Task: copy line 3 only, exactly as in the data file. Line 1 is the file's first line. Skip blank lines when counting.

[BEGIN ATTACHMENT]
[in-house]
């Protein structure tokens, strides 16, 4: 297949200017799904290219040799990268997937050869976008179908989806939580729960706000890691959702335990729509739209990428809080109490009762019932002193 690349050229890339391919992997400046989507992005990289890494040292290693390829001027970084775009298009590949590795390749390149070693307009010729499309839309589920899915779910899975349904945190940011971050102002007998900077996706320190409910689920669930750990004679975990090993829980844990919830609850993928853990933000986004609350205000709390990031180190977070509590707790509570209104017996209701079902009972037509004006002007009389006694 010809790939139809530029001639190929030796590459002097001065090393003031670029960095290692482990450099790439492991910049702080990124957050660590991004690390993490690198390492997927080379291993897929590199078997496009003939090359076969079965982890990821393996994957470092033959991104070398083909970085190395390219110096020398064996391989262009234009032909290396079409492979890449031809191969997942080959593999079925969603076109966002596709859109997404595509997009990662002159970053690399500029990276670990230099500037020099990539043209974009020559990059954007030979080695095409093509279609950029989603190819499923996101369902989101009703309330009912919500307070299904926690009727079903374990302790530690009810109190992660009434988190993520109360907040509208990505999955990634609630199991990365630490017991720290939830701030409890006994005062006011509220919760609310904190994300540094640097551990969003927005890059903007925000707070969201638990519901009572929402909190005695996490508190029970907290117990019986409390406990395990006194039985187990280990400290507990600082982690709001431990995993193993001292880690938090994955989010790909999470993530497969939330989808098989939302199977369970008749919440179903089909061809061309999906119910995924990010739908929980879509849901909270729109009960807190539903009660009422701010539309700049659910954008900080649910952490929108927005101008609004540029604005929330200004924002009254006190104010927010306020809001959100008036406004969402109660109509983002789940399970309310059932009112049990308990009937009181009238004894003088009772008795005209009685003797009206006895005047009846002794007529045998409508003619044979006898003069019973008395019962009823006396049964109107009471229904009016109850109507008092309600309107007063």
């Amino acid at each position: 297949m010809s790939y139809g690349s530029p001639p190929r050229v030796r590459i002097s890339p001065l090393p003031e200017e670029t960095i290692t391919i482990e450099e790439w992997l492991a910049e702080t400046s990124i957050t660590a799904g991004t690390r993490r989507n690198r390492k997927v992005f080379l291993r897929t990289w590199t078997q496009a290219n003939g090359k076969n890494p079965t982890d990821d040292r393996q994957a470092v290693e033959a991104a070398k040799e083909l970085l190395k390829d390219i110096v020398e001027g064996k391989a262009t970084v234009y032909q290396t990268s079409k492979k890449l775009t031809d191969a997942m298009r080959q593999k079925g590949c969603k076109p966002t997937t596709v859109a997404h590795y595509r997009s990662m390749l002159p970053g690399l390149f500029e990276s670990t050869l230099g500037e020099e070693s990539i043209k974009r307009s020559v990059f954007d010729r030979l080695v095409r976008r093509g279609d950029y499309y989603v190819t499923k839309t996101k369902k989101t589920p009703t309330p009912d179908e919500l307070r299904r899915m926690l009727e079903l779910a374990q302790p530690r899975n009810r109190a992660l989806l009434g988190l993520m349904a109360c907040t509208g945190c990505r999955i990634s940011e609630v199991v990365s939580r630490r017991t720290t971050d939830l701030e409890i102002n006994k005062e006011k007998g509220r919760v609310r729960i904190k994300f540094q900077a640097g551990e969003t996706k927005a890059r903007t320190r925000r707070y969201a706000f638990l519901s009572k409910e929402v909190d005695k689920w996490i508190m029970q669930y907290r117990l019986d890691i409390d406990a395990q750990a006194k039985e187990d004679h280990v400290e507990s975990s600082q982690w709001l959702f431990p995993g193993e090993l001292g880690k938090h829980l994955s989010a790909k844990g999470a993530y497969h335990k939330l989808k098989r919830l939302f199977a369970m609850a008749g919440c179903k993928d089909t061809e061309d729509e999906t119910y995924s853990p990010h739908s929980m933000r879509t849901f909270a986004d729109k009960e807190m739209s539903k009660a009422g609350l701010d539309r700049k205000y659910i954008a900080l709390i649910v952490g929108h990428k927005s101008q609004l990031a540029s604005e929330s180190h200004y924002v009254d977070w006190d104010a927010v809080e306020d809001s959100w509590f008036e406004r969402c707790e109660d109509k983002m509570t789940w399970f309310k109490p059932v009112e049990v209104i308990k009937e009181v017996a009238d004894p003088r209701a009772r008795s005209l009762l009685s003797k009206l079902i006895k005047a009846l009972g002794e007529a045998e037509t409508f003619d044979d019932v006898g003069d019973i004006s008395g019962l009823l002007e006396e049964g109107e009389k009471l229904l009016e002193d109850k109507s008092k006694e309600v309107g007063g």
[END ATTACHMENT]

């Amino acid at each position: 297949m010809s790939y139809g690349s530029p001639p190929r050229v030796r590459i002097s890339p001065l090393p003031e200017e670029t960095i290692t391919i482990e450099e790439w992997l492991a910049e702080t400046s990124i957050t660590a799904g991004t690390r993490r989507n690198r390492k997927v992005f080379l291993r897929t990289w590199t078997q496009a290219n003939g090359k076969n890494p079965t982890d990821d040292r393996q994957a470092v290693e033959a991104a070398k040799e083909l970085l190395k390829d390219i110096v020398e001027g064996k391989a262009t970084v234009y032909q290396t990268s079409k492979k890449l775009t031809d191969a997942m298009r080959q593999k079925g590949c969603k076109p966002t997937t596709v859109a997404h590795y595509r997009s990662m390749l002159p970053g690399l390149f500029e990276s670990t050869l230099g500037e020099e070693s990539i043209k974009r307009s020559v990059f954007d010729r030979l080695v095409r976008r093509g279609d950029y499309y989603v190819t499923k839309t996101k369902k989101t589920p009703t309330p009912d179908e919500l307070r299904r899915m926690l009727e079903l779910a374990q302790p530690r899975n009810r109190a992660l989806l009434g988190l993520m349904a109360c907040t509208g945190c990505r999955i990634s940011e609630v199991v990365s939580r630490r017991t720290t971050d939830l701030e409890i102002n006994k005062e006011k007998g509220r919760v609310r729960i904190k994300f540094q900077a640097g551990e969003t996706k927005a890059r903007t320190r925000r707070y969201a706000f638990l519901s009572k409910e929402v909190d005695k689920w996490i508190m029970q669930y907290r117990l019986d890691i409390d406990a395990q750990a006194k039985e187990d004679h280990v400290e507990s975990s600082q982690w709001l959702f431990p995993g193993e090993l001292g880690k938090h829980l994955s989010a790909k844990g999470a993530y497969h335990k939330l989808k098989r919830l939302f199977a369970m609850a008749g919440c179903k993928d089909t061809e061309d729509e999906t119910y995924s853990p990010h739908s929980m933000r879509t849901f909270a986004d729109k009960e807190m739209s539903k009660a009422g609350l701010d539309r700049k205000y659910i954008a900080l709390i649910v952490g929108h990428k927005s101008q609004l990031a540029s604005e929330s180190h200004y924002v009254d977070w006190d104010a927010v809080e306020d809001s959100w509590f008036e406004r969402c707790e109660d109509k983002m509570t789940w399970f309310k109490p059932v009112e049990v209104i308990k009937e009181v017996a009238d004894p003088r209701a009772r008795s005209l009762l009685s003797k009206l079902i006895k005047a009846l009972g002794e007529a045998e037509t409508f003619d044979d019932v006898g003069d019973i004006s008395g019962l009823l002007e006396e049964g109107e009389k009471l229904l009016e002193d109850k109507s008092k006694e309600v309107g007063g």